The proper question under Fed. R. Evid. 404(b) is whether the evidence at issue has the potential to cause undue prejudice and if so, whether the danger of such undue prejudice substantially outweighs its probative value. The balancing test undeniably weighs in favor of admitting the evidence, where the evidence of defendant's conduct is no more sensational or disturbing than the crimes with which he was charged.
During the late 1980s, Boyd lived an illegal but lucrative double life. Although he held a regular job at the Rohm & Haas plant in Galveston Bay, Texas, Boyd also supplied large quantities of marijuana to James Todd Hibler in Maryland. Boyd obtained the marijuana he sold from two different sources in Baytown, Texas. One source was Manual Jaramillo (Jaramillo); the other was brothers Joseph and Arthur Nieto. From December 1988 through November 1989, Boyd, through various middlemen, namely, Scott Jordan (Jordan), Aubrey Clevenger (Clevenger), and Scott Ianaro (Ianaro), supplied marijuana to Hibler. Generally, the marijuana, in quantities of forty to sixty pounds, was transported by truck from Texas to Maryland. On October 7, 1993, Boyd, Jaramillo, and brothers Joseph and Arthur Nieto were indicted for conspiracy to possess with intent to distribute and to distribute marijuana and other related offenses. Jaramillo and the Nieto brothers pled guilty to conspiracy to possess with intent to distribute and to distribute marijuana. The jury found Boyd guilty on the five counts of the superseding indictment that related to him. Boyd thereafter appealed his conviction, contending that the lower court erred in refusing to require the production and an in-camera inspection of the Government's Drug Enforcement Administration (DEA) reports, pursuant to the Jencks Act. Boyd also claimed that the admission of his tax return and evidence of personal drug use was an abuse of discretion.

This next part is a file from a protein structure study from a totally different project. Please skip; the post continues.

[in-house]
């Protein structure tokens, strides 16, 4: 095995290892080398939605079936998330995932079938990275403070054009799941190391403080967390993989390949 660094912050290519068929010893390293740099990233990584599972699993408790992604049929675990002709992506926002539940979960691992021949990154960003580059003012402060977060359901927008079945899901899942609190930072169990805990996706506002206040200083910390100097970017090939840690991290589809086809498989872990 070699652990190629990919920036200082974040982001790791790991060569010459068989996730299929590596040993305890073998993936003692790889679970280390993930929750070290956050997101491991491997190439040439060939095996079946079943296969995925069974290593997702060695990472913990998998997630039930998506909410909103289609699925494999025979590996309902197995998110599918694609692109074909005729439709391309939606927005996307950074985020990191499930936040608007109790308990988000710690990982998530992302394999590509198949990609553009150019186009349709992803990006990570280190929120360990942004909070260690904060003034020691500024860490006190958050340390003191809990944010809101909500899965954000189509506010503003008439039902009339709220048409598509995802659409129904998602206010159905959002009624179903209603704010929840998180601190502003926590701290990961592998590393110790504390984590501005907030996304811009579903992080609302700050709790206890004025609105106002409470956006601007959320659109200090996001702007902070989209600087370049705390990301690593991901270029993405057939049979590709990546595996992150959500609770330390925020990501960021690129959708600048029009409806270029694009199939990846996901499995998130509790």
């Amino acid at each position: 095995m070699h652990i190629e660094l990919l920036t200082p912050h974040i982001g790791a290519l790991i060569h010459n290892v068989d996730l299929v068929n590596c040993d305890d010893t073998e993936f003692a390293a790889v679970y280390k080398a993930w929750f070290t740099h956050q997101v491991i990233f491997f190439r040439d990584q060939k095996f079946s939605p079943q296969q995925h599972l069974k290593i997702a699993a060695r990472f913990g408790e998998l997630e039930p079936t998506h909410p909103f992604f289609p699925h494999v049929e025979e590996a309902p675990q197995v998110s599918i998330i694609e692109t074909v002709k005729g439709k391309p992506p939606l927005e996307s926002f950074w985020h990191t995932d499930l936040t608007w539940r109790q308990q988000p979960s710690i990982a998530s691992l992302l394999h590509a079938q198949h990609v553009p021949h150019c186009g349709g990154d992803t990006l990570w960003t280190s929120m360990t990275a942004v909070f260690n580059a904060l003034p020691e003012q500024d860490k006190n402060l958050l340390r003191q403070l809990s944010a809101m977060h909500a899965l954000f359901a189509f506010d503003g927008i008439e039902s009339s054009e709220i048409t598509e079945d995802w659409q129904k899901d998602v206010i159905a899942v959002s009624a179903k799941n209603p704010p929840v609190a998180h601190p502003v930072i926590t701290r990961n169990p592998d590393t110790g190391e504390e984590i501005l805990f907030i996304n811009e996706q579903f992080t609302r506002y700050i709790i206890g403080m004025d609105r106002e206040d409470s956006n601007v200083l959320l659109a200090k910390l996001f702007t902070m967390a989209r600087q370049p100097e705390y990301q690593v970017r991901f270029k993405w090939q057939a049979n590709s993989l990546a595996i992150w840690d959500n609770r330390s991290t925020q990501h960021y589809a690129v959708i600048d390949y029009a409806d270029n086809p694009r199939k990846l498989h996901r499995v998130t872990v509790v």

Did the district court err in rendering a decision against Boyd?
The Court held that because Boyd did not specify with reasonable particularity that material, which might be a Jencks Act statement, existed, no in camera inspection was necessary. The Court also ruled that the finding that the DEA reports did not contain Jencks Act statements was clearly not erroneous. The Court also posited that Boyd’s tax returns were admissible to rebut his claim on direct examination as to his lifestyle and the legitimacy of his income. Finally, the Court concluded that there was no abuse of discretion in the admission of evidence of drug use to show motive.